AGRIMONY:

(Agrimonia striata or eupatoria)




Common name: Steeples



Description: Agrimony is a medium-sized perennial, one to two ft. tall, with serrated leaves and small, bright yellow flowers growing in a spike . European agrimony is found on dry, grassy hills and in woods. In North America, we find it along the banks of waterways but not actually in the water.

One striking botanical detail which will help you to quickly recognize Agrimony is its growth pattern at the axils (where smaller side stems branch off of the main stems). The small leaves at these axils have a "clasping" habit, which means they completely encircle the stem. Combined with the "strawberry-like" leaves, and the bright yellow slender terminal spike, it is difficult to confuse it with other species.


Harvest in mid to late Summer (June - August).

Part collected: aerial parts






A close up of the beautiful yellow flowers on the terminal spike.




Medicinal actions: Astringent diuretic, antifungal, bitter tonic, hepatic, cholegauge., and cooling.

Agrimony is a valued herb for healing the mucous membranes, and as an astringent to stop bleeding both externally and in the urine. Since it is cooling, Agrimony can be used for "hot" conditions such as diarrhea, urinary infections, and bronchitis.

An infusion of the aerial part of the plant may be drunk for excess acidic urine, and by itself or in combination with other herbs for urethral or bladder infections. Agrimony is astringent, and so it tends to compact tissues in and around the urinary tract, promoting healing of inflammed tissues. Agrimony helps to clear phlegm, mucous, and toxins and promotes more rapid healing of all the mucous membranes.

This useful herb stimulates the production of bile in cases of poor digestive functions, due to its bitter taste, which promotes a stimulus reflex between the tongue, brain, and digestive organs (saliva glands, stomach, and gall bladder.) It gently detoxifies the liver which makes it a perfect choice as an herbal "Spring cleansing" tonic. It combines well with Dandelion root and Milk Thistle Seed standardized extract for clearing the liver.

As a gargle, it can help relieve sore throats, and may even be used as an eye wash if it is made as a weak infusion (using an isotonic solution as a base), since it is a member of the rose family which have traditionally been used as herbal eyewashes.

Externally, agrimony has been used to stop bleeding (for example from a nasty gash or scraped and abraded skin). It has historically been prescribed for atheletes foot and skin tineas generally. For these purposes, it is best to make a strong infusion, letting the tea steep for half an hour (if possible), or else pour off a little tea right away to begin stopping bleeding and cleansing the injury. Leave the remainder of the tea to steep a half hour. One can strain the liquid away from the herb, and begin applying fomentations of this tea as often as needed.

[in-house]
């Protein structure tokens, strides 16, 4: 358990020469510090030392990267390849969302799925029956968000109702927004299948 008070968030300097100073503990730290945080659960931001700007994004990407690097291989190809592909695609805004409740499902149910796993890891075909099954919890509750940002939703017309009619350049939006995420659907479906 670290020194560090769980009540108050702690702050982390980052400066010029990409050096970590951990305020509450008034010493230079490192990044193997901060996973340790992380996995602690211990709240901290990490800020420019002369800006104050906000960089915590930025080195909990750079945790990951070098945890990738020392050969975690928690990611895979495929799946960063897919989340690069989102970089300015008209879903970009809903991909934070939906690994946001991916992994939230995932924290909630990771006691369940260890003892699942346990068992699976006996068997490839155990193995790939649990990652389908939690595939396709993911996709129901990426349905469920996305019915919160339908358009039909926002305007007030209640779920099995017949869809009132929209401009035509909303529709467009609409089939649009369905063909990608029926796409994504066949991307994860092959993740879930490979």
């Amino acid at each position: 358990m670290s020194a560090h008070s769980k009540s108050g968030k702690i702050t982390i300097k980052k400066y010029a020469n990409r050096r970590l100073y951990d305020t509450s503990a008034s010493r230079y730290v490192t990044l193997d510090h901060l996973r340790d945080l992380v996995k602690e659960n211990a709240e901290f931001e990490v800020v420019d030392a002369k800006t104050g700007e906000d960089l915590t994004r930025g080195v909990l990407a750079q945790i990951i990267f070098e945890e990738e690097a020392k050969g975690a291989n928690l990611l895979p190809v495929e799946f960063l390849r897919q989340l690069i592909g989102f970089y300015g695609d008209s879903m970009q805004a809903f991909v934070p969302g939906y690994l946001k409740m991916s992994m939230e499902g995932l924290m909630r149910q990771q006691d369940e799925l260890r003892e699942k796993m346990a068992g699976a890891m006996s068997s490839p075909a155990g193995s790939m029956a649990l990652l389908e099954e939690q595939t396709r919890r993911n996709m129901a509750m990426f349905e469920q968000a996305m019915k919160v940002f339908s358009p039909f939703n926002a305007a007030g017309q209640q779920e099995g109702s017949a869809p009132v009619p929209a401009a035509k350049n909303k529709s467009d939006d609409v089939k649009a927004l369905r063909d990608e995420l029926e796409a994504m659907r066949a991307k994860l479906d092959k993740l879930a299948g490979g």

A foot soak of the strong tea in a small tub (large enough for both feet) may help kill the fungus which is responsible for atheletes foot. It is suggested to soak the feet in as warm a tub as can be tolerated, keeping the feet in the tea until it is cool. This can be repeated twice daily (while reading, or relaxing). It is advised to not wash off the tea (medicine) after the soak, but merely to pat dry the feet, making sure to dry particularly well between the toes. Wearing shoes or sandals which allow the feet some air circulation (and after ridding the feet of fungus, throwing away the old "infested" shoes...) may be highly beneficial to prevent re-infection by fungus. Also, we invite folks to look at any habits they may have which impair circulation to the legs & feet, (such as smoking and drinking coffee), and suggest trying to eliminate these. Circulation is life itself, and everything which can be done to improve circulation to an area of recurrent infection, will help that tissue to resist fungus more effectively.(besides... we all know that coffee and cigarettes are not any good for creating healthy humans). Contraindications: This herb is contraindicated in cases of blockage of the bile duct by gall stones, since it increases the contractile force of the muscle actions of the gall bladder and bile ducts, possibly causing sharp pain.

Traditional Dosages:



As a standard infusion, approximately 1/2 cup of the tea can be consumed three times per day, or, the extract (tincture) can be made at a strength of 1:5, using 50% alcohol & 50% purifed water. This may be taken orally three times each day in a cup of water.

If you would like to see which forms of this herb we can supply and for pricing, check our master herb table


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